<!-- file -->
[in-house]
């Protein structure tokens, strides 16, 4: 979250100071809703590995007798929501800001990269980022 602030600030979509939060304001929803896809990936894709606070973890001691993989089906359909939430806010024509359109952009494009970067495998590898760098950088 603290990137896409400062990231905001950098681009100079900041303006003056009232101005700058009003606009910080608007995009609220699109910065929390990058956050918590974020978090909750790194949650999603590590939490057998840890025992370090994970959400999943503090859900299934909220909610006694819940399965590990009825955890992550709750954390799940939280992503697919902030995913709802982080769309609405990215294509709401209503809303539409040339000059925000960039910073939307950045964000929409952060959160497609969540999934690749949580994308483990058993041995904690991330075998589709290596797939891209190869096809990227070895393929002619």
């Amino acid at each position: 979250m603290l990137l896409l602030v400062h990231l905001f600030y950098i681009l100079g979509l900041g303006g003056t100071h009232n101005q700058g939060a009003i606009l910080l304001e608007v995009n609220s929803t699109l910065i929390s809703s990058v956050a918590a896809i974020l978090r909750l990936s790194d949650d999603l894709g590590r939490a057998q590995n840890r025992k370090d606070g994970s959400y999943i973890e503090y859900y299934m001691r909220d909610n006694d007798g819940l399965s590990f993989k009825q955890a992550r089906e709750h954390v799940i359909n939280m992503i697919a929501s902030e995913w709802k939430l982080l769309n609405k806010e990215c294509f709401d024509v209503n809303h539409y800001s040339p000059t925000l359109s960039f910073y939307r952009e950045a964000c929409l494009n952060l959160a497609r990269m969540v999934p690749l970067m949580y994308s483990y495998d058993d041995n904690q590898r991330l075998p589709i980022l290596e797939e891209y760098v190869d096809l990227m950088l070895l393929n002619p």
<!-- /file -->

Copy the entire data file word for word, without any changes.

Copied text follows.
[in-house]
């Protein structure tokens, strides 16, 4: 979250100071809703590995007798929501800001990269980022 602030600030979509939060304001929803896809990936894709606070973890001691993989089906359909939430806010024509359109952009494009970067495998590898760098950088 603290990137896409400062990231905001950098681009100079900041303006003056009232101005700058009003606009910080608007995009609220699109910065929390990058956050918590974020978090909750790194949650999603590590939490057998840890025992370090994970959400999943503090859900299934909220909610006694819940399965590990009825955890992550709750954390799940939280992503697919902030995913709802982080769309609405990215294509709401209503809303539409040339000059925000960039910073939307950045964000929409952060959160497609969540999934690749949580994308483990058993041995904690991330075998589709290596797939891209190869096809990227070895393929002619």
């Amino acid at each position: 979250m603290l990137l896409l602030v400062h990231l905001f600030y950098i681009l100079g979509l900041g303006g003056t100071h009232n101005q700058g939060a009003i606009l910080l304001e608007v995009n609220s929803t699109l910065i929390s809703s990058v956050a918590a896809i974020l978090r909750l990936s790194d949650d999603l894709g590590r939490a057998q590995n840890r025992k370090d606070g994970s959400y999943i973890e503090y859900y299934m001691r909220d909610n006694d007798g819940l399965s590990f993989k009825q955890a992550r089906e709750h954390v799940i359909n939280m992503i697919a929501s902030e995913w709802k939430l982080l769309n609405k806010e990215c294509f709401d024509v209503n809303h539409y800001s040339p000059t925000l359109s960039f910073y939307r952009e950045a964000c929409l494009n952060l959160a497609r990269m969540v999934p690749l970067m949580y994308s483990y495998d058993d041995n904690q590898r991330l075998p589709i980022l290596e797939e891209y760098v190869d096809l990227m950088l070895l393929n002619p």